How the finance industry can manage the rapid rise of unstructured data

March 17, 2021

Unstructured data, whether it’s in raw form from news articles, reports or social content, is growing at a significant rate. Studies suggest that over 80% of all new data generated is in an unstructured format, yet only around 1% of this data is measured or applied to a business.

The sheer abundance of unstructured data is becoming a challenge for financial institutions. With a rising volume of incoming data, many businesses are struggling to understand where to start in utilising this information and transforming it into clear, actionable insights.

Decision-making potential is being lost simply because of the issue of data overload. As a consequence, may financial institutions are relying more on AI to support them in the decision-making process with unstructured data. New AI-driven tools can analyse, query and leverage unstructured data to deliver deep insights in record times. How can these tools provide value and support financial businesses to convert huge volumes of unstructured data into key decisions?

Extracting vital insights

Innovative big data analytics solutions that utilise machine learning can scan data and identify valuable sets of information. These tools enable financial businesses to discover vital insights that tend to remain hidden in unstructured data format, providing an immediate competitive edge over other businesses that are failing to utilise the power of AI.

These analytical tools can reveal new market developments, enabling teams at finance-focused companies to gain a deeper understanding of the market and make better financial decisions. HSBC recently launched an AI-driven investment index that measured unstructured data from multiple sources such as Tweets, satellite imagery, news content, or financial data. The ML-powered tool enables analysts to gain intelligent market insights considerably quicker compared to conventional methods.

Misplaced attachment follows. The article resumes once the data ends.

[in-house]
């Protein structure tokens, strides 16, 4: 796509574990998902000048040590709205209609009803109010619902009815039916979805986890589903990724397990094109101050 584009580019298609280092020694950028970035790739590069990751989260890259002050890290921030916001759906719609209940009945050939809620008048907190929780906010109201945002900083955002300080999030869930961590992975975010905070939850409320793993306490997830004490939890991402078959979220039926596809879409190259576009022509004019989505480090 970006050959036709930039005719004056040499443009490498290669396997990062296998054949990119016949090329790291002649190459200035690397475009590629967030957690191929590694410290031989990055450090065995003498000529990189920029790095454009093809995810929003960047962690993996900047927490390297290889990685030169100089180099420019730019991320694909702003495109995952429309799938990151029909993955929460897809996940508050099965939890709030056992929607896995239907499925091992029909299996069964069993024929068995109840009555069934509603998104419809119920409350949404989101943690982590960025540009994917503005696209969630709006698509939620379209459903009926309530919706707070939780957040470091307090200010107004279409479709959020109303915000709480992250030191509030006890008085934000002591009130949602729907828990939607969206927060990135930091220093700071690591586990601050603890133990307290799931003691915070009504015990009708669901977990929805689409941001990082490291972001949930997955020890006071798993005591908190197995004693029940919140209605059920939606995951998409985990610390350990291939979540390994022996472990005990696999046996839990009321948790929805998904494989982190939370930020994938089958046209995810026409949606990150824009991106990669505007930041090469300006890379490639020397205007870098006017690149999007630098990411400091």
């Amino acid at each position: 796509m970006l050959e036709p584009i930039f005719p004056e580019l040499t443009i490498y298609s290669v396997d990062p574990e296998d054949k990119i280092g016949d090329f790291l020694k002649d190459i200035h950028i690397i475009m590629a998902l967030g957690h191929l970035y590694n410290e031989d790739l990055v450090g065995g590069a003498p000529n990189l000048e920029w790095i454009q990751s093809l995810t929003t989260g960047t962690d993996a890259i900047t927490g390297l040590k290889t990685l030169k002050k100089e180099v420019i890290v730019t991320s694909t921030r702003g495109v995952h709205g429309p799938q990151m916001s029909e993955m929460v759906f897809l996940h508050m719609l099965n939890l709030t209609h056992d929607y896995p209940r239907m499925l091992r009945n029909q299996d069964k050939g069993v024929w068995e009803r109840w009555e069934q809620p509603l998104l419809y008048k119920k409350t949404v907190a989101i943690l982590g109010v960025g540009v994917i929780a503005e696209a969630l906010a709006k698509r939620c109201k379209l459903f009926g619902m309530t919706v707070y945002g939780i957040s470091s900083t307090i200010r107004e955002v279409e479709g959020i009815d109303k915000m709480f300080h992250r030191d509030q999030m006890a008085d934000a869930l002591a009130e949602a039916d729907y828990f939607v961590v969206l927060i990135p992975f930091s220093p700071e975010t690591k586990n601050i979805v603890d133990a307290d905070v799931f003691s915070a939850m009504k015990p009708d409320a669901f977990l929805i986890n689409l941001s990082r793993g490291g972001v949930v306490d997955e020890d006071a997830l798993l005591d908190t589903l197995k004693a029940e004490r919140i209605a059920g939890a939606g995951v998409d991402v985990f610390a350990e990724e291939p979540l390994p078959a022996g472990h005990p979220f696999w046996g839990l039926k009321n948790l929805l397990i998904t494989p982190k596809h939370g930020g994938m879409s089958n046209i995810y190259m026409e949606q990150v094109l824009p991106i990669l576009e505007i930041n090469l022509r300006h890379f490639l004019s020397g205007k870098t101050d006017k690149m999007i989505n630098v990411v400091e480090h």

Generate sentiment analysis

A ML algorithm focused on managing unstructured data can also explore sentiment analysis to gain a deeper understanding of the media’s feeling on a specific topic. Traditionally this process would involve highlighting and picking out certain words such as “great”, “poor” or “disaster”. The new process explores the context of synonyms and extracts the meanings, which is particularly important in the finance industry, where words and phrases have specific meanings. When these models are applied to news related to a specific company or sector, they generate qualitative information of the writer’s tone, informing you how positive or negative the stories are and how positive certain articles were in comparison. This is particularly useful in finance and investment, revealing certain aspects of a business that influence financial decisions, such as confidence in the market or a specific company.

Applying natural language processing and sentiment analysis tools in this format is an important way for financial businesses to generate value from huge volumes of publicly available data. According to a recent McKinsey report, quantitative funds that leveraged advanced analytics proved to perform better than others in terms of revenue.

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